In other words, sometimes a food, like watermelon for instance, might have a high glycemic index, which means it makes blood sugar rise quickly, but has a low glycemic load, which means it does not cause the blood sugar to rise by much. Ultimately, what matters is how much blood sugar rises. Therefore, glycemic load is what we need to look at when it comes to acne.
 

Glycemic Index vs. Glycemic Load



Foods both high on the glycemic index and glycemic load include foods like soft drinks, candy, or bread, with large amounts of processed sugar or carbohydrates. 

Foods both low on the glycemic index and glycemic load include foods like vegetables, meat, some fruits, and beans.

Foods high on the glycemic index but low on glycemic load include some fruits like watermelon and pineapple, and some vegetables like carrots and pumpkin. You might have heard that these foods are "bad for you" before because they have a high glycemic index, but they are not. They have a low glycemic load, which is what really matters. 
 

Glycemic Index



The Studies: Research Connecting Glycemic Load and Acne

Scientists have performed seven studies investigating the link between glycemic load and acne. Five of the seven studies concluded that a potential link between high glycemic load diets and acne development may exist, and two studies found no such association. So, the preponderance of the evidence at this point, albeit tentative, seems to point toward a connection.


Studies Showing a Link Between High Glycemic Load Diets and Acne

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A 2007 study randomly assigned 43 men to two groups consuming either a high or low glycemic load diet for 12 weeks. After 12 weeks, the researchers concluded that the men consuming the low glycemic load diet had decreased numbers of total and inflammatory acne lesions, as well as an increased sensitivity to insulin, which is a hormone that the body employs to use and store sugars that it consumes. Greater sensitivity to insulin is good because that means that there is less sugar in the blood. Diabetics, who struggle with high blood sugar levels, are generally not sensitive to insulin.5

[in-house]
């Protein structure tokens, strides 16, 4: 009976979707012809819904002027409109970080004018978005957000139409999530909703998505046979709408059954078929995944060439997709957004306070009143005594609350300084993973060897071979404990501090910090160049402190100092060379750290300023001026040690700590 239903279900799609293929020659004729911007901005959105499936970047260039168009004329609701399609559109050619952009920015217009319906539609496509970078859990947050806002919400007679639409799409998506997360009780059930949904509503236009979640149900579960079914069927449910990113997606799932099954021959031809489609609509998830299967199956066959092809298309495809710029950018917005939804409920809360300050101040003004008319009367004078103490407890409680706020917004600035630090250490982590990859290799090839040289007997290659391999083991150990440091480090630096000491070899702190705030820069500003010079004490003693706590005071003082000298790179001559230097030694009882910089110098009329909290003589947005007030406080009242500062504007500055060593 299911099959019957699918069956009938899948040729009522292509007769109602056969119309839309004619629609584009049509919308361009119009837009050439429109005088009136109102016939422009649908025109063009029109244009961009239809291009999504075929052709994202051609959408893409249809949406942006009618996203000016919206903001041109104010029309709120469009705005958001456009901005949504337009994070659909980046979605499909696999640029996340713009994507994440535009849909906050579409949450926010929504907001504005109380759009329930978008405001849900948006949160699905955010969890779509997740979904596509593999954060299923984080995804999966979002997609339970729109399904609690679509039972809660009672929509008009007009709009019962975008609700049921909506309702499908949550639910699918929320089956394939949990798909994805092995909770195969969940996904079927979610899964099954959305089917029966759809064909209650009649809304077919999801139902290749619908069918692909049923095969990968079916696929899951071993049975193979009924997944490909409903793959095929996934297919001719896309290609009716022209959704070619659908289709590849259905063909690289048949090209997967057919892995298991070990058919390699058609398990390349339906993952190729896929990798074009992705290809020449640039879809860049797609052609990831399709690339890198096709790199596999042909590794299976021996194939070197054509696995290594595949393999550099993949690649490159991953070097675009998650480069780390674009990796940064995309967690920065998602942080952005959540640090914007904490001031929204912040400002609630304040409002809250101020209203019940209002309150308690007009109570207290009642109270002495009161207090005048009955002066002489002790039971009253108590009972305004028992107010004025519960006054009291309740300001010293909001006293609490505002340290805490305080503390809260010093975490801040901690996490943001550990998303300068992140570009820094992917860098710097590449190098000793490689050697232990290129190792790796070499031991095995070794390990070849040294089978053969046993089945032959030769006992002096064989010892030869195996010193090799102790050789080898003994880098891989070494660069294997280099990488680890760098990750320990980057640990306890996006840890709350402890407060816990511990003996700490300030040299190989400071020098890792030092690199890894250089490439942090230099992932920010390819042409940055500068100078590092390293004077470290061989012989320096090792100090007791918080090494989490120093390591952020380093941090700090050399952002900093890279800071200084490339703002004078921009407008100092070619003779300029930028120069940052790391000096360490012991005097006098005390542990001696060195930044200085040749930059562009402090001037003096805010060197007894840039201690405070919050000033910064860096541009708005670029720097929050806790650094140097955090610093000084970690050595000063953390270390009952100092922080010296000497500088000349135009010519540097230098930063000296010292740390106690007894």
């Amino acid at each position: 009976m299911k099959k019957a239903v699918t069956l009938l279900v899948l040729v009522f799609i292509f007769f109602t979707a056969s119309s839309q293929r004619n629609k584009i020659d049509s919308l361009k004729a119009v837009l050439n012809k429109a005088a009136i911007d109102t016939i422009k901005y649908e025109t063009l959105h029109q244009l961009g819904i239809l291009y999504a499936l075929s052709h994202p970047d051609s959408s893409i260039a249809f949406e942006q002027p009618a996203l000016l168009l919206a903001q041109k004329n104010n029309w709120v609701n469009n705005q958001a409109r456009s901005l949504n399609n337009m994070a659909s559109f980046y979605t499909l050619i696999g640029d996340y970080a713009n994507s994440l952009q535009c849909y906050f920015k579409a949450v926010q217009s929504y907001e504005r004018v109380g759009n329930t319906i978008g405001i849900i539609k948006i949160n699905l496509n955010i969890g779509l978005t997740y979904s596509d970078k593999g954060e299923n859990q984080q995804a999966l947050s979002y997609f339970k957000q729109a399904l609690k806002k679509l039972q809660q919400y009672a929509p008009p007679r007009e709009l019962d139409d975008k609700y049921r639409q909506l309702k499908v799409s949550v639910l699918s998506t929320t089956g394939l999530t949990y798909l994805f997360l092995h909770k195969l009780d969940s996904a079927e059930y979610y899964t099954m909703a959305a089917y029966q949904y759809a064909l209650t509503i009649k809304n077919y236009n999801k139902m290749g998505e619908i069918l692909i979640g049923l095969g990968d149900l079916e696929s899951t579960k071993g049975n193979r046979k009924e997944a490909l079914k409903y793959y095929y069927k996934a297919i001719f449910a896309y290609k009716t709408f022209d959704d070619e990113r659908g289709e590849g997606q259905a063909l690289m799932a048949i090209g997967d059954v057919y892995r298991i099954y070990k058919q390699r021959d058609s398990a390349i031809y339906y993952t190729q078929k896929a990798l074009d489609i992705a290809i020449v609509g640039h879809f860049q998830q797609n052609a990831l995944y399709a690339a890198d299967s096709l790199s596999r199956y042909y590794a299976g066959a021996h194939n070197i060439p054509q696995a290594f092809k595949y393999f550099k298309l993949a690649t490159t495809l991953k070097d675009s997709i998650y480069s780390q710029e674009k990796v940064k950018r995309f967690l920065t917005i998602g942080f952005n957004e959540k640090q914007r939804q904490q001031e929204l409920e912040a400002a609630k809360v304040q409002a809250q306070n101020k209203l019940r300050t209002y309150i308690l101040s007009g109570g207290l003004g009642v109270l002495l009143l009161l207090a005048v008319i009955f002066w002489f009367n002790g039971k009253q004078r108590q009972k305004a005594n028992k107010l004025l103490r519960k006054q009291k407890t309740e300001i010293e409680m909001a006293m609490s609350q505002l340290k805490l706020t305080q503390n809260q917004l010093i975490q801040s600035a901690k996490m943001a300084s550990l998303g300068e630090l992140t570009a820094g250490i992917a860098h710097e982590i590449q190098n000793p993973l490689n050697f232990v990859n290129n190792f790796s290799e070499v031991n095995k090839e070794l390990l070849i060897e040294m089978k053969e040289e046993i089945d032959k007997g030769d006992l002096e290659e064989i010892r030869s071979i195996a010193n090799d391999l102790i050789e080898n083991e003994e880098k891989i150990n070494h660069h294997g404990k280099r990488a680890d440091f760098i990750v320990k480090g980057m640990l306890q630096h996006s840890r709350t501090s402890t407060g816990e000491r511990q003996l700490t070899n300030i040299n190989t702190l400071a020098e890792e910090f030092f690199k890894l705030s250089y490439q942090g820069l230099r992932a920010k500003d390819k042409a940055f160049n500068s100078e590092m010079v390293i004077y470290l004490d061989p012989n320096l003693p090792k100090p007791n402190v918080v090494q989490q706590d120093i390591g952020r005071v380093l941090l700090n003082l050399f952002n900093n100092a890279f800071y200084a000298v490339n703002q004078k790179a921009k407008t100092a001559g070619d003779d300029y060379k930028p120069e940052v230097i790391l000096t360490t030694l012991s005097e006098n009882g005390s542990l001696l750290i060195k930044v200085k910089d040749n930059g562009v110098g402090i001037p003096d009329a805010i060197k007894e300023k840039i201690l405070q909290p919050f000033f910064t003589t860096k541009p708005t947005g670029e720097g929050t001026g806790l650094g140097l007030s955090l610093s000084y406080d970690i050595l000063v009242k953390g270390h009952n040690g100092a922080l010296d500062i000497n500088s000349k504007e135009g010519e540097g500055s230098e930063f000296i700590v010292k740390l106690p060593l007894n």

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A 2007 study randomly assigned 43 men to two groups consuming either a high or low glycemic load diet for 12 weeks. After 12 weeks, the researchers concluded that the men consuming the low glycemic load diet had decreased the total number of acne lesions, increased sensitivity to insulin, and decreased levels of androgens (male hormones), which are hormones that cause an increase in sebum (skin oil) production.6

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A 2008 study randomly assigned 12 men to consume either a high or low glycemic load diet. After one week, the men on the low glycemic load diet showed increased insulin sensitivity, lower androgen levels, and increased insulin growth factor binding protein-3 (IGFBP-3) concentrations than men on the high glycemic load diet. IGFBP-3 is a protein that has two main functions: (1) to bind insulin growth factor-1 (IGF1) and (2) to stimulate skin cell death. When there are high levels of IGFBP-3, this binds to IGF1, which supports increased insulin sensitivity and stimulates skin cell death, which may decrease pore clogging.7

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A 2008 study randomly assigned 31 men to either a low GL diet or a control diet with high amounts of carbohydrates. After 12 weeks, men consuming the low GL diet had decreased sebum production, and less total acne lesions than the men on the control diet.8